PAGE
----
Brood XIX: Return of the Red-Eyed Monsters

I read in my local paper yesterday that it’s time for another emergence of the 13-year periodical cicada common to my region — North and South Carolina. The last emergence of this species was 1998. I remember it well. I thought extra-terrestrials had landed their spaceships just out of sight and did not turn off their engines. I had never before heard such a high, loud, continuous hum.

I could hear it in the house with the windows shut tight. To my ears, the sound was almost as bad as if someone were perpetually scratching fingernails on an ancient slate blackboard. Periodical cicada calls are not remotely similar to the lazy thrumming of our annual cicadas — their song just vibrates humid late-summer air, lulling sticky bodies into uneasy slumber. The periodical cicada calls are different; they penetrate your brain and jangle your nerves. And then the bugs appear — everywhere.

I had never seen so many of one kind of insect at one time in my life. They covered every bush, the steps of my house, the fence. My young lab mix was delighted, dancing and leaping as she snapped up as many of the slow-moving cicadas as she could. Fortunately, the cicadas aren’t poisonous, but the vet still encouraged us to lock the dog inside the house until the cicadas dispersed a bit more into the environment.

If you live in a suburb without much forest cover — or a city — you probably won’t hear these short-lived sonic disrupters. If you live in North or South Carolina, I encourage you to take a trip to the countryside in late April/ early May, when the cicadas are predicted to emerge. You will never hear anything like the sound of gazillions of these red-eyed insects humming their love calls.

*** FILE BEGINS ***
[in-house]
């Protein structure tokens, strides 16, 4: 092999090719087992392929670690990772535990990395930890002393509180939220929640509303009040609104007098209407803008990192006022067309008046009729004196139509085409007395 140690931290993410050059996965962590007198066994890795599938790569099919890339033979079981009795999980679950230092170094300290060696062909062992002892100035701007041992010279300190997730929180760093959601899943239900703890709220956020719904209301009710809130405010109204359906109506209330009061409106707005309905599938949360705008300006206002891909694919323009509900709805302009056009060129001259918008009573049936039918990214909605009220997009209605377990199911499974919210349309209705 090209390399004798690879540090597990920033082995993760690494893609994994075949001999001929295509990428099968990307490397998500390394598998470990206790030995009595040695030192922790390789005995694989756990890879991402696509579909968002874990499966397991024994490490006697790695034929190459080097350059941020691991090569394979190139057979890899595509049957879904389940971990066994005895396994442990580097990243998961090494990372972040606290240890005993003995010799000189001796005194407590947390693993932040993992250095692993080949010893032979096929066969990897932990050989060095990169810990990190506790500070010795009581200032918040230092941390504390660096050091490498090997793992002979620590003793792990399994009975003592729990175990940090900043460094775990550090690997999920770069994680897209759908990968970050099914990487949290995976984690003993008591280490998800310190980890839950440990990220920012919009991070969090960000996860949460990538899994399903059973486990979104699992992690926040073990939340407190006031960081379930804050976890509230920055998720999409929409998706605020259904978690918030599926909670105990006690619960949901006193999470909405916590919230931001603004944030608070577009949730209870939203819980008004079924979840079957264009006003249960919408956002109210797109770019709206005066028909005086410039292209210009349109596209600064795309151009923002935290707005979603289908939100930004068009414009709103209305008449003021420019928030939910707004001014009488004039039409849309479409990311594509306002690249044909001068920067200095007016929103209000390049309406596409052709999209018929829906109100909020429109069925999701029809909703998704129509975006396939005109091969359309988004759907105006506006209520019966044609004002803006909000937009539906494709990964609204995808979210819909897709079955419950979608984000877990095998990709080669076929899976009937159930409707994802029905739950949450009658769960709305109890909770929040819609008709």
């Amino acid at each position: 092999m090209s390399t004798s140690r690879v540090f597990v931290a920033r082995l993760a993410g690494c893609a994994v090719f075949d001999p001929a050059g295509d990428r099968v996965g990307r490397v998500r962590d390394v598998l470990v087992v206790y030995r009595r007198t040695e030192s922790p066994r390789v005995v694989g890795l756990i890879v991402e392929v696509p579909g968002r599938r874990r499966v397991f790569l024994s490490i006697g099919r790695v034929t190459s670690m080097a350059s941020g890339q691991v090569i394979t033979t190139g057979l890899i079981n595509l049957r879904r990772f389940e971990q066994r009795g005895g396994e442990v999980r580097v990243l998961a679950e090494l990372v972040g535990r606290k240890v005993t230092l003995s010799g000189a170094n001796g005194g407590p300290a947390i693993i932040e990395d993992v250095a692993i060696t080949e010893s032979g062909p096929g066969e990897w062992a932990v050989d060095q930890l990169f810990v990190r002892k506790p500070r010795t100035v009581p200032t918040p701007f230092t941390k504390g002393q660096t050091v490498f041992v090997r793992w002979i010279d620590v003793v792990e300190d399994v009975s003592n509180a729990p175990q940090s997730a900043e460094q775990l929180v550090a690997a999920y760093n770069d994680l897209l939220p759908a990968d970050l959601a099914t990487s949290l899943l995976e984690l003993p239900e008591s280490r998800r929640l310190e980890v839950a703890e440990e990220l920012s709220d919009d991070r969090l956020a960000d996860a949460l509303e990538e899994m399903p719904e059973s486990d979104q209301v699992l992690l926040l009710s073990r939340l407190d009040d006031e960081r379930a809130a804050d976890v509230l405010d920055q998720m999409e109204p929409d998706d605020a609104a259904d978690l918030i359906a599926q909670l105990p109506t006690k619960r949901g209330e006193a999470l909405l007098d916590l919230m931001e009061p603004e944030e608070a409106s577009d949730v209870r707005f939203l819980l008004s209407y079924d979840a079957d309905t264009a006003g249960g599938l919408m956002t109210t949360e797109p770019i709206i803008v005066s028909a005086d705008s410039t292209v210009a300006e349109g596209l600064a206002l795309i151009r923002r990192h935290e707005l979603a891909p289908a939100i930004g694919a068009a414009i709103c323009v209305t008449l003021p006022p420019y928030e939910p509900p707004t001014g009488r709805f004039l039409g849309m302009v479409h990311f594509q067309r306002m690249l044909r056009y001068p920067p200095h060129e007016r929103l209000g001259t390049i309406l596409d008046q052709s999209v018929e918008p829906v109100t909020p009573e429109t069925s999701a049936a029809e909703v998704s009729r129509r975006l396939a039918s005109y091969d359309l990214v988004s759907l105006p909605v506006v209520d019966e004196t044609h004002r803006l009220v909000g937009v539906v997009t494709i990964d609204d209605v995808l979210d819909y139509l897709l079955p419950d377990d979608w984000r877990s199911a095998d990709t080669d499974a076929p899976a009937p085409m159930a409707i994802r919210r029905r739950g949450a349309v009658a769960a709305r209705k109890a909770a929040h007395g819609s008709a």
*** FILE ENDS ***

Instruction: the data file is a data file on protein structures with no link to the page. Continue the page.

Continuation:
But if you live in or near forests that have remained undisturbed for the past 13 years, prepare yourself. Gardeners may want to take preventive measures to protect any young trees or shrubs with relatively small stems. Adult females lay their eggs in these thin branches. The larvae soon emerge, drop to the ground, and dig in for another 13-year development cycle. In my yard thirteen years ago, a young dogwood didn’t survive the massive egg-hole drilling that the periodic cicadas subjected it to. Branches broke and dropped, leaving a sad, injured tree that I eventually removed.

This time around, I’ve got many more shrubs and young trees with branches likely to be deemed ideal by the female cicadas. When I hear the high-pitched hum begin, I’ll be covering many of these smaller woody plants with a spun garden fabric that will deny access to these insects. The good news is that the entire life cycle only takes four to six weeks.

This late spring, my landscape will likely be haunted by high hums and white-fabric-covered shrubs. At least I know the haunting will be temporary, and won’t return for another thirteen years.

  1. Emergence by Dawn’s Faint Light « Piedmont Gardener
  2. Farewell Until 2024 « Piedmont Gardener

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